That is why the first reading, from the Acts of the Apostles, tells us that after the Promise of the Holy Spirit and the Ascension of Jesus Christ into heaven, the apostles and Mary the Mother of Jesus were praying for the Holy Spirit – the first and original novena for the Holy Spirit: “All these joined in continuous prayer, together with several women, including Mary, the mother of Jesus, and with his brothers” (Acts: 1:11). We have to pray for the Holy Spirit! We cannot receive the Holy Spirit without prayer and praying for the Holy Spirit!

The “responsorial psalm” is a meditation on the “first reading”. It is a psalm of “Trust in the Lord”, but what concerns us today is the “response” of the “responsorial psalm”: “I am sure I shall see the Lord’s goodness in the land of the living” (Psalm 26:13).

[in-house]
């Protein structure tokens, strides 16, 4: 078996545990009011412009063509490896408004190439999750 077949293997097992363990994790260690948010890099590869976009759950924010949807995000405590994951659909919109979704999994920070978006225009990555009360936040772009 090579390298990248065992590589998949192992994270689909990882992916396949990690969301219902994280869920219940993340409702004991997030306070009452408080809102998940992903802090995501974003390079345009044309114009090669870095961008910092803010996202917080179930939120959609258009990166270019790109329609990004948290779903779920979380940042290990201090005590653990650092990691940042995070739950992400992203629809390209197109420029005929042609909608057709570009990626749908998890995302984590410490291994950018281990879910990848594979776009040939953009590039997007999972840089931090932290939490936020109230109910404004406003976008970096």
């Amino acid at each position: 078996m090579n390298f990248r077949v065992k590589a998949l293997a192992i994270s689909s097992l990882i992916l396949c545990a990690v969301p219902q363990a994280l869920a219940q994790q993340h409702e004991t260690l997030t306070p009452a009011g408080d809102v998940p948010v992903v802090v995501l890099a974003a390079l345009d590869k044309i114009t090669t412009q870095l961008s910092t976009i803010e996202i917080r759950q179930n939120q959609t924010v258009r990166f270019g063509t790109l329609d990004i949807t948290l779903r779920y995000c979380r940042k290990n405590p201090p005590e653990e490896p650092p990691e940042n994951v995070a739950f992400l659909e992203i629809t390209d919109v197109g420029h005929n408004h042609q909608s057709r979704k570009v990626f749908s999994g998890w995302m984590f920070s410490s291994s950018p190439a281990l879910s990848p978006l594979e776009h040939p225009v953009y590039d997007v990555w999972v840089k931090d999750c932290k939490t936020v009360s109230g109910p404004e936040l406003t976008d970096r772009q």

It can be translated or paraphrased thus: ‘I believe I shall see the Lord’s goodness in the land of life’! The “land of life” is the Jerusalem Temple where the faithful have access to the life-giving presence of God (CSB/NAB)!

Obviously, the Church has chosen this verse for the “response” of the “responsorial psalm” today to tell us that the Holy Spirit in us is the Life-giving presence of God! St. Paul tells us that we are the temples of the Holy Spirit! The Holy Spirit does not dwell in heaven, nor in temples, nor in churches, but in us!

“The Lord’s goodness that we shall see” is consequently the goodness of the Holy Spirit, that is, love, joy, peace, forgiveness, freedom, mercy, salvation, wholeness, holiness, health, healing, etc.!

Finally, the Church has chosen the second reading from “1 Peter” to tell us that when the Holy Spirit comes upon us we will suffer for being Christians! We will not suffer for doing evil, for murder, for theft, for crime, etc., but we will suffer for doing good, and for bearing the name of Jesus Christ! Be not ashamed, but be happy, we will be blessed; we will give thanks to God, for when we suffer with Jesus Christ, we will also share in his glory, now and forever, in the Resurrection, and in the Ascension into heaven, body and soul, with Jesus Christ, in His Second Coming, at the end of time!